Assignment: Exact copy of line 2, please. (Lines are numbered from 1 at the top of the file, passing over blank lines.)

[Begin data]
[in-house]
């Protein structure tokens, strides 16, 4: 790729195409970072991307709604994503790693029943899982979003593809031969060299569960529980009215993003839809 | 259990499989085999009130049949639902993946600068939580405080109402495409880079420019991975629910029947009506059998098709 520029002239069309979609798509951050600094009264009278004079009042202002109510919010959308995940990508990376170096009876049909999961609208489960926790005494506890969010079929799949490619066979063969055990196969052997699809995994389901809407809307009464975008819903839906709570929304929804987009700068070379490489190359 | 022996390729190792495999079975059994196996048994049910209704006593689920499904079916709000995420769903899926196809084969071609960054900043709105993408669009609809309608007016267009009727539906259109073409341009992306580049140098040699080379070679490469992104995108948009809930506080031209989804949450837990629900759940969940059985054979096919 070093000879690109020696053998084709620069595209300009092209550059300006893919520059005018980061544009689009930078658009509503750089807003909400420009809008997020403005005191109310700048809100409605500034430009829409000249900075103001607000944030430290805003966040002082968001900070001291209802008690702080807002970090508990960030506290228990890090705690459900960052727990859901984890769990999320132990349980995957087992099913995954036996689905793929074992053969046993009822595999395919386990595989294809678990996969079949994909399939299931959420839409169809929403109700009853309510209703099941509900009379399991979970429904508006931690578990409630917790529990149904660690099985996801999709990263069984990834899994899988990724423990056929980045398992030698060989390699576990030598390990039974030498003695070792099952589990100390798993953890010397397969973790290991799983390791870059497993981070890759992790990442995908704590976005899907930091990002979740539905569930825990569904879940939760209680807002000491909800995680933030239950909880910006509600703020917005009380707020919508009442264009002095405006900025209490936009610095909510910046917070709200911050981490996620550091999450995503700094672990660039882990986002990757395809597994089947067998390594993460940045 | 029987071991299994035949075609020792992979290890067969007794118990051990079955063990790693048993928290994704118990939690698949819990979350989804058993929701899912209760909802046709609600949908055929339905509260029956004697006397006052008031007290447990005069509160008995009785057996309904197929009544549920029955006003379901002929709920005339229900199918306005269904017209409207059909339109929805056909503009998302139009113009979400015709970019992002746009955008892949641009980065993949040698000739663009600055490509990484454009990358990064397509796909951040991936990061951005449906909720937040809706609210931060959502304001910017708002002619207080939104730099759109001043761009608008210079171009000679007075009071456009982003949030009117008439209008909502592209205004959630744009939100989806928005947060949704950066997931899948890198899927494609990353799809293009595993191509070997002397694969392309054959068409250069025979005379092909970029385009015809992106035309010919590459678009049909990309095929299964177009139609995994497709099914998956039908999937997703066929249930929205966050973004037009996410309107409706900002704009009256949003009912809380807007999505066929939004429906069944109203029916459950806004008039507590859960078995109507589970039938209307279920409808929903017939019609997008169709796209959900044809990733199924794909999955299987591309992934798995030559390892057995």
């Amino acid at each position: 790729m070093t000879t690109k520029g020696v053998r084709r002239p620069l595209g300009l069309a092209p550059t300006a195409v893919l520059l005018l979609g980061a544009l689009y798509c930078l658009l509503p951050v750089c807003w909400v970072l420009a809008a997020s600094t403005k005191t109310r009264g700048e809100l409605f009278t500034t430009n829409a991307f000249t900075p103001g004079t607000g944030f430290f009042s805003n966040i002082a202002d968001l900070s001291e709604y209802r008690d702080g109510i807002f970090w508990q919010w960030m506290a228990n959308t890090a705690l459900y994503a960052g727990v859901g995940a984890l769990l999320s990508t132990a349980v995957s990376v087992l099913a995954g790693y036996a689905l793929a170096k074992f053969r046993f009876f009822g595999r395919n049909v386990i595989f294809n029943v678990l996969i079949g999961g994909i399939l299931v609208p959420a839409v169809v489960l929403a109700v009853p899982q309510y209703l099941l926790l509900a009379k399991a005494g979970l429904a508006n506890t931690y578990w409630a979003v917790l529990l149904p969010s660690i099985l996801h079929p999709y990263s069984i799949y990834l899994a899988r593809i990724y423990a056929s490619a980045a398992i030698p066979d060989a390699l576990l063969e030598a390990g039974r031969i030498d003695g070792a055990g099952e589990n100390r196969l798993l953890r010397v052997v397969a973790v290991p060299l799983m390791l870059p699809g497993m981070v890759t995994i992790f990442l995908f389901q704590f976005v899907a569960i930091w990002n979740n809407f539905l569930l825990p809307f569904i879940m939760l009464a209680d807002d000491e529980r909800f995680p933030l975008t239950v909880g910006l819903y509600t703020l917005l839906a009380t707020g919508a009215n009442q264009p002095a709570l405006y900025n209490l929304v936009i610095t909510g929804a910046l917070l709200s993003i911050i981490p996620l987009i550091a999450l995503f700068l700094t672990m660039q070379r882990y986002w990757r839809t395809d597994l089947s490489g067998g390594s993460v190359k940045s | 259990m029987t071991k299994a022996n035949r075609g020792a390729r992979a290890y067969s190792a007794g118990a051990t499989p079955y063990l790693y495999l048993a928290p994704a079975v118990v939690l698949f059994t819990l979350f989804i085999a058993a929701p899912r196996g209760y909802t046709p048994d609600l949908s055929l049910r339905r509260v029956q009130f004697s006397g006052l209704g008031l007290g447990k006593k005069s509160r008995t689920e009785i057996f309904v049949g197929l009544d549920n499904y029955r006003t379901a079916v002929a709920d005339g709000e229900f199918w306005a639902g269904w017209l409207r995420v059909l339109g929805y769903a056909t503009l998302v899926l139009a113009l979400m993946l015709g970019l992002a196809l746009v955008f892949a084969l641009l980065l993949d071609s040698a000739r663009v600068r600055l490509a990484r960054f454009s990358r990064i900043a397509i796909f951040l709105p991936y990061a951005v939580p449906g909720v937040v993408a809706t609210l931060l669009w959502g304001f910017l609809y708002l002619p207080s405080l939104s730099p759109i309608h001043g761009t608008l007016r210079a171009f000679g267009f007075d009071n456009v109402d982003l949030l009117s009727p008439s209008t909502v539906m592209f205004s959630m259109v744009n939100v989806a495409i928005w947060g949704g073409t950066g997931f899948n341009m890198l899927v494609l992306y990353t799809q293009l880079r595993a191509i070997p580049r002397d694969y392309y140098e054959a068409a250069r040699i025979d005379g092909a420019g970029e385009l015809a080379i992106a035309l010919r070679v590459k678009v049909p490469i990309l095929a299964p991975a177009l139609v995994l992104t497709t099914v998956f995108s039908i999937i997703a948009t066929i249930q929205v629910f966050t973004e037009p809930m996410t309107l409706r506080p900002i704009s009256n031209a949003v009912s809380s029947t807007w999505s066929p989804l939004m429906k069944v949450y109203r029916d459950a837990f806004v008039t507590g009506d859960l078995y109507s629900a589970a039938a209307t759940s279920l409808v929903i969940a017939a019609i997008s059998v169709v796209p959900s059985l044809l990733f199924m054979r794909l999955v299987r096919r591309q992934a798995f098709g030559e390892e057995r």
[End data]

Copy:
């Protein structure tokens, strides 16, 4: 790729195409970072991307709604994503790693029943899982979003593809031969060299569960529980009215993003839809 | 259990499989085999009130049949639902993946600068939580405080109402495409880079420019991975629910029947009506059998098709 520029002239069309979609798509951050600094009264009278004079009042202002109510919010959308995940990508990376170096009876049909999961609208489960926790005494506890969010079929799949490619066979063969055990196969052997699809995994389901809407809307009464975008819903839906709570929304929804987009700068070379490489190359 | 022996390729190792495999079975059994196996048994049910209704006593689920499904079916709000995420769903899926196809084969071609960054900043709105993408669009609809309608007016267009009727539906259109073409341009992306580049140098040699080379070679490469992104995108948009809930506080031209989804949450837990629900759940969940059985054979096919 070093000879690109020696053998084709620069595209300009092209550059300006893919520059005018980061544009689009930078658009509503750089807003909400420009809008997020403005005191109310700048809100409605500034430009829409000249900075103001607000944030430290805003966040002082968001900070001291209802008690702080807002970090508990960030506290228990890090705690459900960052727990859901984890769990999320132990349980995957087992099913995954036996689905793929074992053969046993009822595999395919386990595989294809678990996969079949994909399939299931959420839409169809929403109700009853309510209703099941509900009379399991979970429904508006931690578990409630917790529990149904660690099985996801999709990263069984990834899994899988990724423990056929980045398992030698060989390699576990030598390990039974030498003695070792099952589990100390798993953890010397397969973790290991799983390791870059497993981070890759992790990442995908704590976005899907930091990002979740539905569930825990569904879940939760209680807002000491909800995680933030239950909880910006509600703020917005009380707020919508009442264009002095405006900025209490936009610095909510910046917070709200911050981490996620550091999450995503700094672990660039882990986002990757395809597994089947067998390594993460940045 | 029987071991299994035949075609020792992979290890067969007794118990051990079955063990790693048993928290994704118990939690698949819990979350989804058993929701899912209760909802046709609600949908055929339905509260029956004697006397006052008031007290447990005069509160008995009785057996309904197929009544549920029955006003379901002929709920005339229900199918306005269904017209409207059909339109929805056909503009998302139009113009979400015709970019992002746009955008892949641009980065993949040698000739663009600055490509990484454009990358990064397509796909951040991936990061951005449906909720937040809706609210931060959502304001910017708002002619207080939104730099759109001043761009608008210079171009000679007075009071456009982003949030009117008439209008909502592209205004959630744009939100989806928005947060949704950066997931899948890198899927494609990353799809293009595993191509070997002397694969392309054959068409250069025979005379092909970029385009015809992106035309010919590459678009049909990309095929299964177009139609995994497709099914998956039908999937997703066929249930929205966050973004037009996410309107409706900002704009009256949003009912809380807007999505066929939004429906069944109203029916459950806004008039507590859960078995109507589970039938209307279920409808929903017939019609997008169709796209959900044809990733199924794909999955299987591309992934798995030559390892057995």